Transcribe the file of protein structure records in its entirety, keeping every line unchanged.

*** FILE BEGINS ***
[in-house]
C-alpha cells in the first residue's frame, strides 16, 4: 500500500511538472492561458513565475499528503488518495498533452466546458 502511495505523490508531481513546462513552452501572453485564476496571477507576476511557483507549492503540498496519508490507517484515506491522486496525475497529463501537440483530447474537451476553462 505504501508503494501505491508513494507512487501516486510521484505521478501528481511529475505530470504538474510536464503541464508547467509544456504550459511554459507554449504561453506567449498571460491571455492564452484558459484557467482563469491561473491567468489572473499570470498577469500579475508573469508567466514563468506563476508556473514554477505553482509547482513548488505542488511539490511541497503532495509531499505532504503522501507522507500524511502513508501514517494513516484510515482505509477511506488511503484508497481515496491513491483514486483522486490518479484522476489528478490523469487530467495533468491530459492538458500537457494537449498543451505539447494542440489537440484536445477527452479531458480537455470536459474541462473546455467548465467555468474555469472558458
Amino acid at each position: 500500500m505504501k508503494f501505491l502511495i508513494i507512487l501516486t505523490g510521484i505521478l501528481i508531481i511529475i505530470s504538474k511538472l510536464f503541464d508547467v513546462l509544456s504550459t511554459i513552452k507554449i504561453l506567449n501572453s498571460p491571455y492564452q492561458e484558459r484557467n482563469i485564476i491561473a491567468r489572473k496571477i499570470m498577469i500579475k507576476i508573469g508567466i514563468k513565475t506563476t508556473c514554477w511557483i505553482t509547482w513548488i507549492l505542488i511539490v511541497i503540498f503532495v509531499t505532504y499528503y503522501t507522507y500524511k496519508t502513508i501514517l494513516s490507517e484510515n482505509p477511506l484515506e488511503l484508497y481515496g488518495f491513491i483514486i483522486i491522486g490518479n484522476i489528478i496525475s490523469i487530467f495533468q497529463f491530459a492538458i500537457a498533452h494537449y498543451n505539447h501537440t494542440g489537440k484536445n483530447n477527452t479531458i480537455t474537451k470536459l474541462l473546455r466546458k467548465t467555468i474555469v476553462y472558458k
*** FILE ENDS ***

[in-house]
C-alpha cells in the first residue's frame, strides 16, 4: 500500500511538472492561458513565475499528503488518495498533452466546458 502511495505523490508531481513546462513552452501572453485564476496571477507576476511557483507549492503540498496519508490507517484515506491522486496525475497529463501537440483530447474537451476553462 505504501508503494501505491508513494507512487501516486510521484505521478501528481511529475505530470504538474510536464503541464508547467509544456504550459511554459507554449504561453506567449498571460491571455492564452484558459484557467482563469491561473491567468489572473499570470498577469500579475508573469508567466514563468506563476508556473514554477505553482509547482513548488505542488511539490511541497503532495509531499505532504503522501507522507500524511502513508501514517494513516484510515482505509477511506488511503484508497481515496491513491483514486483522486490518479484522476489528478490523469487530467495533468491530459492538458500537457494537449498543451505539447494542440489537440484536445477527452479531458480537455470536459474541462473546455467548465467555468474555469472558458
Amino acid at each position: 500500500m505504501k508503494f501505491l502511495i508513494i507512487l501516486t505523490g510521484i505521478l501528481i508531481i511529475i505530470s504538474k511538472l510536464f503541464d508547467v513546462l509544456s504550459t511554459i513552452k507554449i504561453l506567449n501572453s498571460p491571455y492564452q492561458e484558459r484557467n482563469i485564476i491561473a491567468r489572473k496571477i499570470m498577469i500579475k507576476i508573469g508567466i514563468k513565475t506563476t508556473c514554477w511557483i505553482t509547482w513548488i507549492l505542488i511539490v511541497i503540498f503532495v509531499t505532504y499528503y503522501t507522507y500524511k496519508t502513508i501514517l494513516s490507517e484510515n482505509p477511506l484515506e488511503l484508497y481515496g488518495f491513491i483514486i483522486i491522486g490518479n484522476i489528478i496525475s490523469i487530467f495533468q497529463f491530459a492538458i500537457a498533452h494537449y498543451n505539447h501537440t494542440g489537440k484536445n483530447n477527452t479531458i480537455t474537451k470536459l474541462l473546455r466546458k467548465t467555468i474555469v476553462y472558458k